Peruvian cuisine stands out for its colorful tables filled to overflowing with food. The ambrosia that adorns them is a profusion of aromas, textures, and flavors infused with elegance and character. And behind every great cook, each SUMMUM-approved chef, there is always a committed farmer working their wonders, with a love for the abundance that has been harvested in Peru since time immemorial.
In acknowledgment of this fact, SUMMUM is now proud to present the fruits of a mighty undertaking, complementing its new Best Farmer Award and Research Award, introduced last year, with recognitions for the best coffee and cacao producers in the area known in Peru as the “VRAEM,” the fertile farmlands found in the valleys formed by the Apurímac, Ene, and Mantaro Rivers. Although this frontier territory is the country’s energy hub, it is also sadly home to terrorists and drug traffickers.
Those farmers who produce legal crops in the VRAEM have achieved a double feat, defying adversity and violence in favor of hard-won, sparing harvests rather than the easy money earned by their neighbors who grow illegal coca leaf crops, and producing coffee and cacao beans that are recognized around the world for their quality.
In 2019, we are not only recognizing the exquisite acidity of the Peruvian Key lime—the only one of its kind in the universe, as so deliciously attested to by our iconic cebiche—and highlighting agricultural research endeavors, which have achieved an improved varietal of purple maize with powerful antioxidant properties; we are also calling attention to the peerless flavor of the coffee of Caupimayo, whose intense body is conquering taste buds in Peru and abroad, as well as the easygoing chocolate made from native varieties of cacao that boast an unmatched quality.
Peru’s flavors are an auspicious outcome attained thanks to the soul of our cuisine, the generosity of our cooks, the art of our chefs, our soil, our array of greens, our surfeit of diversity, and the infinite passion of our farmers.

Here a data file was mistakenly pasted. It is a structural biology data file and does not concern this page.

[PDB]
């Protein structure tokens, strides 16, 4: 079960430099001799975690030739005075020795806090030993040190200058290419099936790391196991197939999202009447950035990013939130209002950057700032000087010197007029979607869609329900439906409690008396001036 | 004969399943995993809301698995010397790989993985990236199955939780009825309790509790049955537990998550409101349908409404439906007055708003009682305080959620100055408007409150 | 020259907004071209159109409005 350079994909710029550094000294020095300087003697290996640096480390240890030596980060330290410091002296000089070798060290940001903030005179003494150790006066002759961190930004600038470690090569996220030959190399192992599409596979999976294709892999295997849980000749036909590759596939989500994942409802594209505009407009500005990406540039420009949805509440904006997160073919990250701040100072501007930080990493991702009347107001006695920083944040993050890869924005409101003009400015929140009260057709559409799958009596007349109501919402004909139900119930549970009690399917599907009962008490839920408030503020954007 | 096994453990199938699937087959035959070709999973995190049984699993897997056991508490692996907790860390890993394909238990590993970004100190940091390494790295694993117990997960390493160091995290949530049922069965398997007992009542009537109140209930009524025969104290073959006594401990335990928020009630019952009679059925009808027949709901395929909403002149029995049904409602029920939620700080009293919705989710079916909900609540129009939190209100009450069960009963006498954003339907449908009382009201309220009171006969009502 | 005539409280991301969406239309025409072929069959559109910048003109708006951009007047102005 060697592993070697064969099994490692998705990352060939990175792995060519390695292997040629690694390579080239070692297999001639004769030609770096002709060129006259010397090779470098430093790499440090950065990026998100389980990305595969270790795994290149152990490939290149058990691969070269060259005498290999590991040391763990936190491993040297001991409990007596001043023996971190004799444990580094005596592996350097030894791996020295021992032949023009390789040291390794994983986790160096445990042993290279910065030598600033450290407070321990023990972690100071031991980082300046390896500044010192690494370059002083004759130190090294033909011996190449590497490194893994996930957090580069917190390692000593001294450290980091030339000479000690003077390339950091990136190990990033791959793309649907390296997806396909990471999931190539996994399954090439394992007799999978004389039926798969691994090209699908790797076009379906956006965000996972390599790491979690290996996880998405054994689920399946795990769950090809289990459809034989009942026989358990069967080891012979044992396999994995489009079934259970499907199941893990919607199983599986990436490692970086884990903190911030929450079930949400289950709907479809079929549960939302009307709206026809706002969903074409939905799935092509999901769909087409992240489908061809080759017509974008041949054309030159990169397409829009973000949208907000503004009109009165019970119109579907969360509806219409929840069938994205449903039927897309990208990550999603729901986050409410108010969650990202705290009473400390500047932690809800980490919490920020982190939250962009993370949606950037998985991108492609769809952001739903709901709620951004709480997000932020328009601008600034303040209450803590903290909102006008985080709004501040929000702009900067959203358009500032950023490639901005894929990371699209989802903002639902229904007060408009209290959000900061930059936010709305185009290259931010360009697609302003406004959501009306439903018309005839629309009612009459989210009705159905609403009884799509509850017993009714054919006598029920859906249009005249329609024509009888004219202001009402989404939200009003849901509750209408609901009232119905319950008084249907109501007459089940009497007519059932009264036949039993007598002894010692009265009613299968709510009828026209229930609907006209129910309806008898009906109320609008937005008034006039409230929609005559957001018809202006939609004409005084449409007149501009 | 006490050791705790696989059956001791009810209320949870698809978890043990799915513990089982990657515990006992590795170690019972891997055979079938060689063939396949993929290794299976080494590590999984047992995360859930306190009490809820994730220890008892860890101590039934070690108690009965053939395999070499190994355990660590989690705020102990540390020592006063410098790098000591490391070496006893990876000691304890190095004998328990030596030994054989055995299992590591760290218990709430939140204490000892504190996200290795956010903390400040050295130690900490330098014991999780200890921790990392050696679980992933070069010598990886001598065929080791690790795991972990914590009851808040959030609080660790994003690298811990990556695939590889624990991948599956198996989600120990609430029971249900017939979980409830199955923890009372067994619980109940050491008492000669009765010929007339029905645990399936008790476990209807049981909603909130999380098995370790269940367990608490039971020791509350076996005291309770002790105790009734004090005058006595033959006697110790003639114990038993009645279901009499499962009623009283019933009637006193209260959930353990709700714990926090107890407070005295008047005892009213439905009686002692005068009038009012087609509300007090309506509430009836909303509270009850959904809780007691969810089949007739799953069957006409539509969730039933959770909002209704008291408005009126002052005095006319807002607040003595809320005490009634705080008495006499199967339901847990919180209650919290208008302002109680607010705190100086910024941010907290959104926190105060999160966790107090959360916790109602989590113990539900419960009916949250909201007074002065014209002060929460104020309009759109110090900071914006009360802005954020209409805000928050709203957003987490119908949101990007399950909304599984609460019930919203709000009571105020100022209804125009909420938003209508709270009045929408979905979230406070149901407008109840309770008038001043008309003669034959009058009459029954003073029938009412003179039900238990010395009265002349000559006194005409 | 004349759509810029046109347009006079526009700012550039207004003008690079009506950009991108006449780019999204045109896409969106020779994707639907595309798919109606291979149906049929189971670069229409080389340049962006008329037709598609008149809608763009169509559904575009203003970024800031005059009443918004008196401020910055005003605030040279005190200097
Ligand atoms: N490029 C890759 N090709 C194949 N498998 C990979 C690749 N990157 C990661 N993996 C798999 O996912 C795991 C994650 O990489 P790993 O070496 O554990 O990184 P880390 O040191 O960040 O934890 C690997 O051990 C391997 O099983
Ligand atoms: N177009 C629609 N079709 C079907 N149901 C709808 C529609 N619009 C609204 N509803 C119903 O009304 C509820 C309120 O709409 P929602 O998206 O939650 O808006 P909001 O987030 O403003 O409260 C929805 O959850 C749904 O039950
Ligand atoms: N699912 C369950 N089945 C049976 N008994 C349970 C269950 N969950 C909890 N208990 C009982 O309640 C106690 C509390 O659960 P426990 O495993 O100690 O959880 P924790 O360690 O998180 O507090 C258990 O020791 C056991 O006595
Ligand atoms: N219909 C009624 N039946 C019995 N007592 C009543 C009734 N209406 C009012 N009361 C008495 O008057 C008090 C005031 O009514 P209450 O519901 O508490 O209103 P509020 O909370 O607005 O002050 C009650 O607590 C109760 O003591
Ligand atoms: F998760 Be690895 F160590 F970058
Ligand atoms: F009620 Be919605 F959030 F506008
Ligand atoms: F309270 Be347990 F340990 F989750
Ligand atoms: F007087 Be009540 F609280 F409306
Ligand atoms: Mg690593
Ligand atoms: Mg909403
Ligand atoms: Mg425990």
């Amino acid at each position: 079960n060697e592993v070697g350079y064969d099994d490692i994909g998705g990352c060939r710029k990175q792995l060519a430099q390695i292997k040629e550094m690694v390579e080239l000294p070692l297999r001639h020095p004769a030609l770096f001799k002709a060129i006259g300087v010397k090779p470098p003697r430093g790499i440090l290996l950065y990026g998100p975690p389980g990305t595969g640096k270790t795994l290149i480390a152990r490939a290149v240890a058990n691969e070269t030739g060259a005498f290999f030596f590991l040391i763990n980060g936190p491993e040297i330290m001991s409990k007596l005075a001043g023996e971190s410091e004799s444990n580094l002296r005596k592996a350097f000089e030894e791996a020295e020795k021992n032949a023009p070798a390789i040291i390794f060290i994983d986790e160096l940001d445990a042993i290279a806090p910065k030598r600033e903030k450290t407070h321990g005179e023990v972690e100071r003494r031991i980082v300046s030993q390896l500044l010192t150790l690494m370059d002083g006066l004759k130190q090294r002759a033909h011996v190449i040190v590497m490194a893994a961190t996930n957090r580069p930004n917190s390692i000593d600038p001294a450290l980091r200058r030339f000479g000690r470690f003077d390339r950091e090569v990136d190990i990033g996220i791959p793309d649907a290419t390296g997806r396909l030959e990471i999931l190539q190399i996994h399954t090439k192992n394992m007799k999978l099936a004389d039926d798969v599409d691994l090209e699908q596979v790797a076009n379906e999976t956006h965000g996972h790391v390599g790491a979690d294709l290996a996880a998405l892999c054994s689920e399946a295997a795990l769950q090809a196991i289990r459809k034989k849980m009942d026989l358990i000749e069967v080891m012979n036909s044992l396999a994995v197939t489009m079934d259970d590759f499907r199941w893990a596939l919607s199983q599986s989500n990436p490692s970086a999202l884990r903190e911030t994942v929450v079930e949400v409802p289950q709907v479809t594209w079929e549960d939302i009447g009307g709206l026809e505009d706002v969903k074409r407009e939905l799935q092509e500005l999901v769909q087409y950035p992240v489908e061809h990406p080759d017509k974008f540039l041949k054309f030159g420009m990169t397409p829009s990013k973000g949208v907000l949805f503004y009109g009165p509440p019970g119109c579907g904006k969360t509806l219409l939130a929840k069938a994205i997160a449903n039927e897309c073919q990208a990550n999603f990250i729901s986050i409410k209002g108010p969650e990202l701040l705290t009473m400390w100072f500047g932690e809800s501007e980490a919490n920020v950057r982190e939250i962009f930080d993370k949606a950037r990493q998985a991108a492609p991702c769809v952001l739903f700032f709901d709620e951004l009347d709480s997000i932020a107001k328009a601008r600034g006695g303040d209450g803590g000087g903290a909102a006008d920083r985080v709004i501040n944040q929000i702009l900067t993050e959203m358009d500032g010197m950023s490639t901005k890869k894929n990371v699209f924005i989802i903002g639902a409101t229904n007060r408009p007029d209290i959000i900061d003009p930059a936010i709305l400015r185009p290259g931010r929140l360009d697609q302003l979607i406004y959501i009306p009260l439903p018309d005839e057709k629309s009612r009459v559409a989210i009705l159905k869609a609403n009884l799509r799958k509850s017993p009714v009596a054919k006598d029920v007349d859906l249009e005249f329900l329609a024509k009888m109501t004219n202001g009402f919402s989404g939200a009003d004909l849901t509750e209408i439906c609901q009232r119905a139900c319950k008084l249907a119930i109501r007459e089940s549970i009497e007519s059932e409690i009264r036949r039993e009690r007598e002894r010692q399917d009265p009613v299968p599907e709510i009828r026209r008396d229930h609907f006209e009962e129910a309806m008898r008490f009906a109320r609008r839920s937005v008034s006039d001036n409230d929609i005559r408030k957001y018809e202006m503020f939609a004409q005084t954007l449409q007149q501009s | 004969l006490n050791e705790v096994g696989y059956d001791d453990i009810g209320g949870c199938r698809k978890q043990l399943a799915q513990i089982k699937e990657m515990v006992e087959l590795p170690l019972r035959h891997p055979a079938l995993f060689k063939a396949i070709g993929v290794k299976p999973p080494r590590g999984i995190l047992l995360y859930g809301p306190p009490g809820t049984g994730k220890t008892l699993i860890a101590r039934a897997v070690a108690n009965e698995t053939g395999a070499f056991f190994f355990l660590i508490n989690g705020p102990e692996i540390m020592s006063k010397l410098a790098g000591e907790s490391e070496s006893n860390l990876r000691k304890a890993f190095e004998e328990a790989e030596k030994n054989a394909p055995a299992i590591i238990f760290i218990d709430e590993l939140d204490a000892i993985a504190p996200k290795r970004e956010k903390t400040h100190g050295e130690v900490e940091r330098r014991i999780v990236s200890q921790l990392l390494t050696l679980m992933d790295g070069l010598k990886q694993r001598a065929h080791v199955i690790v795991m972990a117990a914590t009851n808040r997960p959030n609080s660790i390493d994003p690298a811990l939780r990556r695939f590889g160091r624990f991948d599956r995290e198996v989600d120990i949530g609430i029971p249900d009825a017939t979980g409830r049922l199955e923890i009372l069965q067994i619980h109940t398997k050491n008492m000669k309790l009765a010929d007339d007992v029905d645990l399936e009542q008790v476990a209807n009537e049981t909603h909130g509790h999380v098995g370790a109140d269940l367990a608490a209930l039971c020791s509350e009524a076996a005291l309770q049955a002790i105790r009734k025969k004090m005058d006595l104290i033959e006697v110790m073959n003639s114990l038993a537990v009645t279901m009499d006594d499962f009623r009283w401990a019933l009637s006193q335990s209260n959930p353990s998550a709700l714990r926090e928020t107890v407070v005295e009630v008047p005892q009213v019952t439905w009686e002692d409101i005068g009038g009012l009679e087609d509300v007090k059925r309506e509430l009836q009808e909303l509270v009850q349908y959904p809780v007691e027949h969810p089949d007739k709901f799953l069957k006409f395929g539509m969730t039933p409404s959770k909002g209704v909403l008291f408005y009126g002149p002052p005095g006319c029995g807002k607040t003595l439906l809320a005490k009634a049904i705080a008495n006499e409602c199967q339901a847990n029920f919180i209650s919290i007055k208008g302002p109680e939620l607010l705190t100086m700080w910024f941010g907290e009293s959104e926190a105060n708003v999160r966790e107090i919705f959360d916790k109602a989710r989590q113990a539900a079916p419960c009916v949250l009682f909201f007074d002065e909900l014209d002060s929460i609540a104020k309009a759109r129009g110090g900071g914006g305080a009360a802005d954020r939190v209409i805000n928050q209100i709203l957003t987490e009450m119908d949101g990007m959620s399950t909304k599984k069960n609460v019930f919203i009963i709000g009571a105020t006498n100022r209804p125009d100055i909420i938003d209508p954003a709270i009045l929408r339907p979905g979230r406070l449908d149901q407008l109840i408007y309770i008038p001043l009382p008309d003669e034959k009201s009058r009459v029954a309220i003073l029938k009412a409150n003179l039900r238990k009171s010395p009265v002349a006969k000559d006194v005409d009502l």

Women have traditionally assumed the role of family cook in countless cultures. It is paradoxical, then, that the culinary industry has been a male-dominated space from the very beginning. While female chefs have earned Michelin stars as far back as the 1930s, there were also schools such as the Culinary Institute of America who did not admit women until 1970.
The culinary scene in Peru has also been characterized by this male dominance. We have had legends such as Teresa Ocampo, who studied at Le Cordon Blue in Paris and had her own cooking show on Peruvian television for three decades; or Teresa Izquierdo, who founded El Rincón que No Conoces in 1978 and exerted a major influence on the Peruvian culinary boom that came after. Even so, many of the best female chefs who have made a name for themselves in the last few decades have stood out more for their fine patisserie than their main courses. Such is the case with Astrid Gutsche and Sandra Plevisani.
This being the case, Summum took the step in 2017 of creating an award for Best Female Chef. Given the reduced visibility of Peru’s towering female cooks at the time, this decision was entrusted to a jury of food critics. That way, these chefs would be recognized on their merits and not merely for the popularity of their restaurants. This same criterion was used in 2018 in the creation of the award for “Auteur Cuisine,” so that critics could recognize an important chef regardless of whether or not their restaurants were frequented by the gourmands who take the Ipsos survey for Summum.
This year brings an especially happy surprise, with both awards going to female chefs. The recognition for Auteur Cuisine goes to the always electrifying Mónica Huerta, who has revitalized Arequipa’s cuisine at her picantería restaurant La Nueva Palomino; while the award for Best Female Chef goes to the young star Pía León, who made her name as the head chef at the celebrated Central before opening the doors of her innovative restaurant Kjolle a year ago now. Without a doubt, congratulations are in order for Peruvian cuisine’s new standard bearers.